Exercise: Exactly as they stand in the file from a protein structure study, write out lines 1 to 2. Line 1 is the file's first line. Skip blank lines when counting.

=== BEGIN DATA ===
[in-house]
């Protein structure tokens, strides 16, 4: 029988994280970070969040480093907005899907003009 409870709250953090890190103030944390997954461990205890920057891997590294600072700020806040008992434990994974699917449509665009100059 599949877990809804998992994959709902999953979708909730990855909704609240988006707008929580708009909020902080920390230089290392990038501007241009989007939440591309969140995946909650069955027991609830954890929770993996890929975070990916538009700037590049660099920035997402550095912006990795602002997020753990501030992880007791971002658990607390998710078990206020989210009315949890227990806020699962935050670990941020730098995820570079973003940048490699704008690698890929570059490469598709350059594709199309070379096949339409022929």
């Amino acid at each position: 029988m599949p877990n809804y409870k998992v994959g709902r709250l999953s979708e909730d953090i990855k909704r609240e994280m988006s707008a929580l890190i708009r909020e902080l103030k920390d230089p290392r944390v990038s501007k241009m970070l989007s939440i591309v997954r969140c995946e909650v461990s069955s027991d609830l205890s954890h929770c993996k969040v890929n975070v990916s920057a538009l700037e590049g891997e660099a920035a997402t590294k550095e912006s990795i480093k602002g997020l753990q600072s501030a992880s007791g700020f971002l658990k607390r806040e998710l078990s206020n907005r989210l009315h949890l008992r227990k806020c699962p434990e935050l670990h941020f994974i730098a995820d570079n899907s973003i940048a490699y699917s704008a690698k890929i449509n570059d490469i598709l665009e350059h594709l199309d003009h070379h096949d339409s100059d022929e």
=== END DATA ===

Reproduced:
[in-house]
């Protein structure tokens, strides 16, 4: 029988994280970070969040480093907005899907003009 409870709250953090890190103030944390997954461990205890920057891997590294600072700020806040008992434990994974699917449509665009100059 599949877990809804998992994959709902999953979708909730990855909704609240988006707008929580708009909020902080920390230089290392990038501007241009989007939440591309969140995946909650069955027991609830954890929770993996890929975070990916538009700037590049660099920035997402550095912006990795602002997020753990501030992880007791971002658990607390998710078990206020989210009315949890227990806020699962935050670990941020730098995820570079973003940048490699704008690698890929570059490469598709350059594709199309070379096949339409022929």